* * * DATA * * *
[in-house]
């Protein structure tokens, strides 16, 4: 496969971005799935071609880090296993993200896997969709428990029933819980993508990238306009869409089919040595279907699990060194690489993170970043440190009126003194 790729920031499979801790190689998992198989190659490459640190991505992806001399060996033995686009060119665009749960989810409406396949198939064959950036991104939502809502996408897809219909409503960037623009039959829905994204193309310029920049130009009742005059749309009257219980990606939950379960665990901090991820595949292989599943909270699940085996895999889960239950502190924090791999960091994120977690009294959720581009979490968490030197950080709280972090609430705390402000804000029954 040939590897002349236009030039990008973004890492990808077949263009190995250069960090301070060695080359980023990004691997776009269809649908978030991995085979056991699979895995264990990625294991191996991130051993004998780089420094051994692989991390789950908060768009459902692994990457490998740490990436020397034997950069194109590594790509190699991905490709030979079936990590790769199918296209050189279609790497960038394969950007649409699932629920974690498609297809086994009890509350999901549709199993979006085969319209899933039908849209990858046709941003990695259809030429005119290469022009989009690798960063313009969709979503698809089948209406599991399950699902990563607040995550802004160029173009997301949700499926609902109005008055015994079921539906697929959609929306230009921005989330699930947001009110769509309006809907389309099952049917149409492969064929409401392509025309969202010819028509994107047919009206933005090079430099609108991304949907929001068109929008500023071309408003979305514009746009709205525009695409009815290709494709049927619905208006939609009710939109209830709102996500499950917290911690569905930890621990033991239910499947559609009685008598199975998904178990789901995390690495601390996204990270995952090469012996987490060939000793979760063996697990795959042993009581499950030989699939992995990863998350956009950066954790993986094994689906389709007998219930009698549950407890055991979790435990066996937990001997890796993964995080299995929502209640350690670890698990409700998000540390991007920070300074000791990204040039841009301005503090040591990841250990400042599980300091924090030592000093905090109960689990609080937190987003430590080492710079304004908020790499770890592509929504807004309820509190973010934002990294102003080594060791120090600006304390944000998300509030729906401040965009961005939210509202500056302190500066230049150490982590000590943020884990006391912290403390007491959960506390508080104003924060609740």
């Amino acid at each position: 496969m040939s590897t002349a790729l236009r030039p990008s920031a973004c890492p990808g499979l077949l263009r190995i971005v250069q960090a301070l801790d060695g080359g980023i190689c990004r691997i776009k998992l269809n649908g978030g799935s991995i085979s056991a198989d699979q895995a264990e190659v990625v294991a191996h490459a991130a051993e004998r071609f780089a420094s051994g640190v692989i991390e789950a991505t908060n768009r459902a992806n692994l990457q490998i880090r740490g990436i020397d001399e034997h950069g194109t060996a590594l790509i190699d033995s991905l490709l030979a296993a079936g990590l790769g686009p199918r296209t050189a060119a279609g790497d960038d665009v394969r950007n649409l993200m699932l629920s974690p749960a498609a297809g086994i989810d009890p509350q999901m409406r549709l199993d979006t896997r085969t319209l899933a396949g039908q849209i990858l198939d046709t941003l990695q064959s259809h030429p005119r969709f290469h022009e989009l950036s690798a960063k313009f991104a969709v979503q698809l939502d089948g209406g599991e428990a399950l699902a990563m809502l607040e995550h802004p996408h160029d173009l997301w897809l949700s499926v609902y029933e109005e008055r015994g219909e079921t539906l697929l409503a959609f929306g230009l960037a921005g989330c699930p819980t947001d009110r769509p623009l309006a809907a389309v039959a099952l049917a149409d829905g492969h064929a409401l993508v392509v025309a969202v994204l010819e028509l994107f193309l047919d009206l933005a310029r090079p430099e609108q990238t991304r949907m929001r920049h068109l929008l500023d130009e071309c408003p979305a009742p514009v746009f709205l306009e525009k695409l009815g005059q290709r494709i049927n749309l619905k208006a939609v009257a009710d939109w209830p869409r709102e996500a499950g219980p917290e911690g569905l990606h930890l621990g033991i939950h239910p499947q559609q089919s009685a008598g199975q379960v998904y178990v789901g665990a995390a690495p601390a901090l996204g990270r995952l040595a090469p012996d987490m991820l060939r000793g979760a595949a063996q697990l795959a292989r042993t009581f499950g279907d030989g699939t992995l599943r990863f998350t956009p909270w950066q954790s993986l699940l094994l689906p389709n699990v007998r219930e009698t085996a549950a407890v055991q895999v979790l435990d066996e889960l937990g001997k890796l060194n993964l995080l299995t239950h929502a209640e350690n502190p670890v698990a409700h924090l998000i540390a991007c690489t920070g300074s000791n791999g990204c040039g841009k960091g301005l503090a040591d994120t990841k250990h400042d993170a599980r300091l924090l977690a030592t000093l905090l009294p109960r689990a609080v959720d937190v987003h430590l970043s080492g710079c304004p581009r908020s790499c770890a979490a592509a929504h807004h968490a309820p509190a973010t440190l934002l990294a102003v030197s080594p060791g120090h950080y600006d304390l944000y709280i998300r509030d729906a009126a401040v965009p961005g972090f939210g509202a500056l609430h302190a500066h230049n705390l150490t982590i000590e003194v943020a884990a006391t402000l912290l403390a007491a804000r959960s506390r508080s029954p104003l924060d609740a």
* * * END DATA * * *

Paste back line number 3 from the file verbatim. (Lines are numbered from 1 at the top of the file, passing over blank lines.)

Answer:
């Amino acid at each position: 496969m040939s590897t002349a790729l236009r030039p990008s920031a973004c890492p990808g499979l077949l263009r190995i971005v250069q960090a301070l801790d060695g080359g980023i190689c990004r691997i776009k998992l269809n649908g978030g799935s991995i085979s056991a198989d699979q895995a264990e190659v990625v294991a191996h490459a991130a051993e004998r071609f780089a420094s051994g640190v692989i991390e789950a991505t908060n768009r459902a992806n692994l990457q490998i880090r740490g990436i020397d001399e034997h950069g194109t060996a590594l790509i190699d033995s991905l490709l030979a296993a079936g990590l790769g686009p199918r296209t050189a060119a279609g790497d960038d665009v394969r950007n649409l993200m699932l629920s974690p749960a498609a297809g086994i989810d009890p509350q999901m409406r549709l199993d979006t896997r085969t319209l899933a396949g039908q849209i990858l198939d046709t941003l990695q064959s259809h030429p005119r969709f290469h022009e989009l950036s690798a960063k313009f991104a969709v979503q698809l939502d089948g209406g599991e428990a399950l699902a990563m809502l607040e995550h802004p996408h160029d173009l997301w897809l949700s499926v609902y029933e109005e008055r015994g219909e079921t539906l697929l409503a959609f929306g230009l960037a921005g989330c699930p819980t947001d009110r769509p623009l309006a809907a389309v039959a099952l049917a149409d829905g492969h064929a409401l993508v392509v025309a969202v994204l010819e028509l994107f193309l047919d009206l933005a310029r090079p430099e609108q990238t991304r949907m929001r920049h068109l929008l500023d130009e071309c408003p979305a009742p514009v746009f709205l306009e525009k695409l009815g005059q290709r494709i049927n749309l619905k208006a939609v009257a009710d939109w209830p869409r709102e996500a499950g219980p917290e911690g569905l990606h930890l621990g033991i939950h239910p499947q559609q089919s009685a008598g199975q379960v998904y178990v789901g665990a995390a690495p601390a901090l996204g990270r995952l040595a090469p012996d987490m991820l060939r000793g979760a595949a063996q697990l795959a292989r042993t009581f499950g279907d030989g699939t992995l599943r990863f998350t956009p909270w950066q954790s993986l699940l094994l689906p389709n699990v007998r219930e009698t085996a549950a407890v055991q895999v979790l435990d066996e889960l937990g001997k890796l060194n993964l995080l299995t239950h929502a209640e350690n502190p670890v698990a409700h924090l998000i540390a991007c690489t920070g300074s000791n791999g990204c040039g841009k960091g301005l503090a040591d994120t990841k250990h400042d993170a599980r300091l924090l977690a030592t000093l905090l009294p109960r689990a609080v959720d937190v987003h430590l970043s080492g710079c304004p581009r908020s790499c770890a979490a592509a929504h807004h968490a309820p509190a973010t440190l934002l990294a102003v030197s080594p060791g120090h950080y600006d304390l944000y709280i998300r509030d729906a009126a401040v965009p961005g972090f939210g509202a500056l609430h302190a500066h230049n705390l150490t982590i000590e003194v943020a884990a006391t402000l912290l403390a007491a804000r959960s506390r508080s029954p104003l924060d609740a």